The Pensions Regulator has published its annual funding statement for defined benefit pension schemes. The statement is aimed particularly at schemes with effective actuarial valuation dates between 22 September 2017 and 21 September 2018, but the key messages are also intended to be relevant to other schemes. 

Some of the key messages are:

  • balancing risks: the Regulator continues to expect trustees to focus on the integrated management of three broad areas of risk: employer covenant, investment risks and scheme funding plans. In addition, the Regulator also expects trustees to take into account risks that arise from scheme maturity;
  • dividends and "covenant leakage": the Regulator is concerned about what it perceives to be a growing disparity between dividend growth and stable deficit reduction payments (as highlighted by recent corporate failures). The Regulator expects trustees to negotiate a short recovery plan if the employer is strong but dividends and other forms of "covenant leakage" (e.g. via intra-group loans) are disproportionate to deficit recovery contributions. Where the employer covenant is weak, the Regulator expects scheme liabilities to be prioritised over shareholder returns;
  • contingency planning: effective risk management needs documented and workable contingency plans, and where possible these should include legally enforceable rights of recourse e.g. against secured assets;
  • Brexit uncertainty: the Regulator expects trustees to discuss the outlook for the economy as a whole, and their particular sector, with their sponsors with a view to agreeing on the risks which need addressing. Where sponsors are reasonably holding back cash by extending the recovery plan because of Brexit uncertainty, trustees should make sure that shareholders are also "sharing the burden proportionately";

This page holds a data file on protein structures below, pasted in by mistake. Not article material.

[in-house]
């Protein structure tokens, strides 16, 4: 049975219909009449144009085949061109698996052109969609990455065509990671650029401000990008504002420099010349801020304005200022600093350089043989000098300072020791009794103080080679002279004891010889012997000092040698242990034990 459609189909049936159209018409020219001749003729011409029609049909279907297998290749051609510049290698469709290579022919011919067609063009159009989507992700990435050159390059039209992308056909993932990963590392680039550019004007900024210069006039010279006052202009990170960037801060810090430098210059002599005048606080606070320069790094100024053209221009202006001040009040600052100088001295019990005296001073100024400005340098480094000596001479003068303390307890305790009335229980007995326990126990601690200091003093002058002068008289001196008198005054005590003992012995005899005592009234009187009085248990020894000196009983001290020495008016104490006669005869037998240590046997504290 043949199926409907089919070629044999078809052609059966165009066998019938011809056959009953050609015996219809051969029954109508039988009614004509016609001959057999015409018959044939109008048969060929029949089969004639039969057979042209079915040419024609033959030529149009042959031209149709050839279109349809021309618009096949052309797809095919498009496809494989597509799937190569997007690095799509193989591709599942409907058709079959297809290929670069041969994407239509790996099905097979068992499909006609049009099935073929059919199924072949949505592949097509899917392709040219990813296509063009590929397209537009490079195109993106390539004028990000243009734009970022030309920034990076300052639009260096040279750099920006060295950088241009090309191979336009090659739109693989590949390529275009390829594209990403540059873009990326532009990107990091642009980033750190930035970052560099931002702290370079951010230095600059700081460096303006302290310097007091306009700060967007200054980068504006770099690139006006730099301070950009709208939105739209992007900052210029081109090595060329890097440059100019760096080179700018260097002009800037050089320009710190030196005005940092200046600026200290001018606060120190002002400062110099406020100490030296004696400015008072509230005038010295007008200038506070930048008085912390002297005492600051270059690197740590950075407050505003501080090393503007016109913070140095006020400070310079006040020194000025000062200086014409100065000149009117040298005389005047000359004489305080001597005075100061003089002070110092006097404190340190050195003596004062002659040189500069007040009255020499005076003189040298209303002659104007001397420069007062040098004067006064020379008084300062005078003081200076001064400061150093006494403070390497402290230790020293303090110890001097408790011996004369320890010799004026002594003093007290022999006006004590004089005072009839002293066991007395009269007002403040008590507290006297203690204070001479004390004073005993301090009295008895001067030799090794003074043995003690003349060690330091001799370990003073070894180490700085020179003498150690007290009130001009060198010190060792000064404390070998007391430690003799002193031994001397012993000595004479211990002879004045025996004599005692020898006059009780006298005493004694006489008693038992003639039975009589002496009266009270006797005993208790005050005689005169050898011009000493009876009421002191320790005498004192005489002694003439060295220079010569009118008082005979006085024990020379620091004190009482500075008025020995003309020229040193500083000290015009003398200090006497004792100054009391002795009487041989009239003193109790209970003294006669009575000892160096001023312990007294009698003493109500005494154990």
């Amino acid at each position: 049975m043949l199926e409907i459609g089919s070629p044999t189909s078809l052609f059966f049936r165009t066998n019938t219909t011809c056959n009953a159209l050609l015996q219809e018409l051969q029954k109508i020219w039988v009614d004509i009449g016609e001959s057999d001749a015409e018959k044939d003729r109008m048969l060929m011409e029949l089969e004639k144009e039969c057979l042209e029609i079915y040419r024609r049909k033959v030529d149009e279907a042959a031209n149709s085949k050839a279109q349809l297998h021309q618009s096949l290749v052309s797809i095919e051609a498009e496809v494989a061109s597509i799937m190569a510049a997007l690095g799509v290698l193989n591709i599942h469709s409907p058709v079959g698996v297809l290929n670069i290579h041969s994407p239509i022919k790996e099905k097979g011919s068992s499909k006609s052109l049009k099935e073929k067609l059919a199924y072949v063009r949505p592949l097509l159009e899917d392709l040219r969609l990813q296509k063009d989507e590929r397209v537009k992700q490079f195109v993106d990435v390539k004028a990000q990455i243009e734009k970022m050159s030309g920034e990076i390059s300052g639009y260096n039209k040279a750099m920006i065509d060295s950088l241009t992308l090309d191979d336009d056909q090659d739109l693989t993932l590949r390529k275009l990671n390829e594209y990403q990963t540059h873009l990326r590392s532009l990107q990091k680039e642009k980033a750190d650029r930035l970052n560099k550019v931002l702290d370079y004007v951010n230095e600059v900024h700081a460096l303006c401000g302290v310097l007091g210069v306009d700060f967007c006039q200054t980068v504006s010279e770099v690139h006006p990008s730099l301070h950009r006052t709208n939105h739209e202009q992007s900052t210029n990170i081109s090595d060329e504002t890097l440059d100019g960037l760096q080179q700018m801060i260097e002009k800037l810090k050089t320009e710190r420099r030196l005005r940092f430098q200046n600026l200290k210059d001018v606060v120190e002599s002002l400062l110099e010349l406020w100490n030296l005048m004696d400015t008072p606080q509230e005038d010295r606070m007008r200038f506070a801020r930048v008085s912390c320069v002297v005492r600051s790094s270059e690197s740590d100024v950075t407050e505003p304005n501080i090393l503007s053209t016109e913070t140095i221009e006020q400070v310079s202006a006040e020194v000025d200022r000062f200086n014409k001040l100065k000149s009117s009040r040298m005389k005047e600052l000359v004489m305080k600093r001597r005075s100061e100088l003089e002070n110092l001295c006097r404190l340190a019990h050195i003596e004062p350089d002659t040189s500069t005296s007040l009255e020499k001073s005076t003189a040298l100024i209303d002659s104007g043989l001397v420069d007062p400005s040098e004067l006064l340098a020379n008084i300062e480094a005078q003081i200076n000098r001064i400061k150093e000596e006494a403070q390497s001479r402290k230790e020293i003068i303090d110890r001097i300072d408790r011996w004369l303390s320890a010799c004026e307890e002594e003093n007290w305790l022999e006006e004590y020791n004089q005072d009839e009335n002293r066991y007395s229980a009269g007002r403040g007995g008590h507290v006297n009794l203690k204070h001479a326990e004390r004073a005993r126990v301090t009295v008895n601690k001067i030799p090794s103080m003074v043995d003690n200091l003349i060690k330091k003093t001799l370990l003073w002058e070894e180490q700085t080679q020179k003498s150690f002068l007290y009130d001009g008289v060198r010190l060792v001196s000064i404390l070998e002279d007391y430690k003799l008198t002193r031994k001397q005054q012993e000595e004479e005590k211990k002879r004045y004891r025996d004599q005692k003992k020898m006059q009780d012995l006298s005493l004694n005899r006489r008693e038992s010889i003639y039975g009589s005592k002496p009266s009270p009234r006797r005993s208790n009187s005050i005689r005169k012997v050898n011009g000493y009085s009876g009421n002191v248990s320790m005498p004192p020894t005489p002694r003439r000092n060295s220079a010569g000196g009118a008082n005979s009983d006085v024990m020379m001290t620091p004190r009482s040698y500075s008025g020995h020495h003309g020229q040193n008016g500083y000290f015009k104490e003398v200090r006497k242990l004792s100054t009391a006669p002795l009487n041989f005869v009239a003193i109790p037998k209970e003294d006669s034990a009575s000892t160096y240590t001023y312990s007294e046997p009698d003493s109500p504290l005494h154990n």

• transfer activity: trustees who are considering whether to make an allowance in their valuation for an increased level of transfer activity in future should consider their scheme's experience and likely trends very carefully before doing so. If an allowance reduces technical provisions, the Regulator expects trustees to quantify the effect in advance and continue to monitor it, with a contingency plan in place should the assumption not be borne out. In addition, the Regulator asks trustees to keep records of transfer activity, including details of the advisers and the schemes to which transfers are made and to contact the Regulator or the FCA if they have concerns about the volume of transfer activity or the quality of advice members to members regarding transfers. The Regulator expects trustees to monitor transfer activity closely and take advice on liquidity management.  This is particularly relevant to smaller schemes where members with very large transfer values could have a disproportionate effect;
  • what to expect from the Regulator: the Regulator believes it is now being clearer on its expectations, quicker to act and tougher on those who fail to act in the interests of members. It has taken on more cases and is extending its proactive approach to scheme engagement to include smaller schemes. The Regulator expects trustees to start their valuation process in good time and make every effort to agree it within the statutory deadline. Trustees should not agree an inappropriate valuation and funding plan merely because the deadline is imminent or has been missed and should contact the Regulator if they are pushed to do so.  The Regulator says it has several investigations underway where it might use its power to direct how technical provisions should be calculated or how a scheme's deficit should be funded.

Key contacts

Rachel Rawnsley

Rachel Rawnsley

Partner, Head of Pensions
United Kingdom

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Jade Murray

Jade Murray

Partner, Pensions
United Kingdom

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Catherine McAllister

Catherine McAllister

Partner, Pensions
United Kingdom

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Rachel Uttley

Rachel Uttley

Partner, Pensions
United Kingdom

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